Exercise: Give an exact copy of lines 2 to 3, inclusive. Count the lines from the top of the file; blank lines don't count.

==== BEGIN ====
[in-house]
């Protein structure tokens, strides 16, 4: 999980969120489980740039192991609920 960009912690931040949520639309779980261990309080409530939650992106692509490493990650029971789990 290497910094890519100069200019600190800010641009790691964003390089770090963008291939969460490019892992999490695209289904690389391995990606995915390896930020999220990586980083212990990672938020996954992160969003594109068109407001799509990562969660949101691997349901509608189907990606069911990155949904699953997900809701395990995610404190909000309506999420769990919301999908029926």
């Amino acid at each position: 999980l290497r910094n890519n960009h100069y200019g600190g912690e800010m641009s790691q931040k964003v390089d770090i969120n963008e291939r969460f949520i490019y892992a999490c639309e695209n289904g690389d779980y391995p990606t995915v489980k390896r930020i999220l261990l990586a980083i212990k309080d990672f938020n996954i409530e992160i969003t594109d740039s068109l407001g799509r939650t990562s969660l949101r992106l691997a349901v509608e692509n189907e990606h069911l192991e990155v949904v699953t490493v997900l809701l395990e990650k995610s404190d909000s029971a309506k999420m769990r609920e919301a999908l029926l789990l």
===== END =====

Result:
């Protein structure tokens, strides 16, 4: 999980969120489980740039192991609920 960009912690931040949520639309779980261990309080409530939650992106692509490493990650029971789990 290497910094890519100069200019600190800010641009790691964003390089770090963008291939969460490019892992999490695209289904690389391995990606995915390896930020999220990586980083212990990672938020996954992160969003594109068109407001799509990562969660949101691997349901509608189907990606069911990155949904699953997900809701395990995610404190909000309506999420769990919301999908029926």
């Amino acid at each position: 999980l290497r910094n890519n960009h100069y200019g600190g912690e800010m641009s790691q931040k964003v390089d770090i969120n963008e291939r969460f949520i490019y892992a999490c639309e695209n289904g690389d779980y391995p990606t995915v489980k390896r930020i999220l261990l990586a980083i212990k309080d990672f938020n996954i409530e992160i969003t594109d740039s068109l407001g799509r939650t990562s969660l949101r992106l691997a349901v509608e692509n189907e990606h069911l192991e990155v949904v699953t490493v997900l809701l395990e990650k995610s404190d909000s029971a309506k999420m769990r609920e919301a999908l029926l789990l």